Does Your Water Pass The Test?

The Health and Safety Executive has recently updated legislation regarding the control of Legionnaires’ disease. This revision means the legislation now applies to residential lettings, which was not covered previously.

Steve Povall, Managing Director for Residential Estates said “All residential properties which are rented out must now have a risk assessment undertaken to determine the risk of Legionella, which then allows landlords to implement a suitable management scheme”.

Legionella are bacteria that are common in natural and artificial water systems, where the temperature of the water is such as to encourage growth of the bacteria, the highest risk being between 20C and 45C. Stored and recirculated water is a particular risk. The bacteria causes Legionnaires; a pneumonia like illness which can be fatal. People can catch the disease by inhaling small droplets of water containing the bacteria which may be suspended in the air.

Legionella is usually associated with larger water systems found in factories and hospitals however the cultures of bacteria can thrive in smaller water supply systems that are in homes and other residential accommodation.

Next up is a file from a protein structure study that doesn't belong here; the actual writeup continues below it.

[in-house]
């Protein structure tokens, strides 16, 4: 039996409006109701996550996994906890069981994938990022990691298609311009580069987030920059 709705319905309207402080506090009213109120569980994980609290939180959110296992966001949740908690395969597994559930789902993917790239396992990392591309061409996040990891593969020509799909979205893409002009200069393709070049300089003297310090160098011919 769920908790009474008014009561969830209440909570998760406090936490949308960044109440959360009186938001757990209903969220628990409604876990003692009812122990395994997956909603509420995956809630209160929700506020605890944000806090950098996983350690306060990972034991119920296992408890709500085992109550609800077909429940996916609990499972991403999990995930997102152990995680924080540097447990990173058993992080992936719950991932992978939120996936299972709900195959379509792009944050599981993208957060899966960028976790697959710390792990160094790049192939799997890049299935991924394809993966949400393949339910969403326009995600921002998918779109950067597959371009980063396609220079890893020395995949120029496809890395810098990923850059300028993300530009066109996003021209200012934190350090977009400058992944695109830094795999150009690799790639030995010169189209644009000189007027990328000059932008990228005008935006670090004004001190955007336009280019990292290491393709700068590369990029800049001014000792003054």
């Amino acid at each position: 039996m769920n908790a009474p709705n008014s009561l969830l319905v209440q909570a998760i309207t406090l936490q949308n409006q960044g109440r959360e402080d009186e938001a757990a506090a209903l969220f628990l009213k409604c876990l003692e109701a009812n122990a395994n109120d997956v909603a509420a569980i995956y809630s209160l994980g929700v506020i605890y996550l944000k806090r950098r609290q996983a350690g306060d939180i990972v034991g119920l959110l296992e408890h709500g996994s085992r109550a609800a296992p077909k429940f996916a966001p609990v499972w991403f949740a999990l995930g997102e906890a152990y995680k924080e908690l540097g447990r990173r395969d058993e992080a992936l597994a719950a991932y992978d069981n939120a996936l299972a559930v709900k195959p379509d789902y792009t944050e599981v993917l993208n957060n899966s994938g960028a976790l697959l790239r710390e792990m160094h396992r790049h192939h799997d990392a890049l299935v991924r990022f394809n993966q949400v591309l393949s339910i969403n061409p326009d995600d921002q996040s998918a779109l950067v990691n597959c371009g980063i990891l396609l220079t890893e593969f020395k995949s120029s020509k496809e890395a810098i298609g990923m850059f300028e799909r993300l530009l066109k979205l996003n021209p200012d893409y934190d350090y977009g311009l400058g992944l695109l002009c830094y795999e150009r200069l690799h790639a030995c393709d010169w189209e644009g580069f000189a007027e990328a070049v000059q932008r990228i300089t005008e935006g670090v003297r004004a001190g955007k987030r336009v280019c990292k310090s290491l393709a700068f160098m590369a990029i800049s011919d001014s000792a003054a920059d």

David Gascoyne, Sales and Lettings Manager at Residential Estates explains, “landlords, under new health and safety law, have a duty to take suitable precautions to prevent or control the risk of exposure to Legionella”.

A risk assessment is carried out (which is the landlord’s responsibility) and it will determine if any potential risks are present and whether any measures need to be taken to control or eliminate risks. In order to identify risks in your water system, Residential Estates recommends that a competent person, who understands the system and any associated equipment, should establish any possible exposure to Legionella risks through doing a risk assessment.

The risk assessment involves assessing whether conditions are right for bacteria to flourish. Stagnant water, in tanks for example, infrequently used outlets, showers and air conditioning units, debris in water systems, and thermostatic mixing valves should checked and remedial action taken where necessary. Additionally, the vulnerability of people who may be at risk must also be assessed. Landlords and agents need to identify this in their risk assessments.

If it is decided that the risks are insignificant and are being properly managed to comply with the law, the assessment is complete. There will be no need to take any further action, but David Gascoyne recommends that “it is important to continually review the assessment periodically in case anything changes”.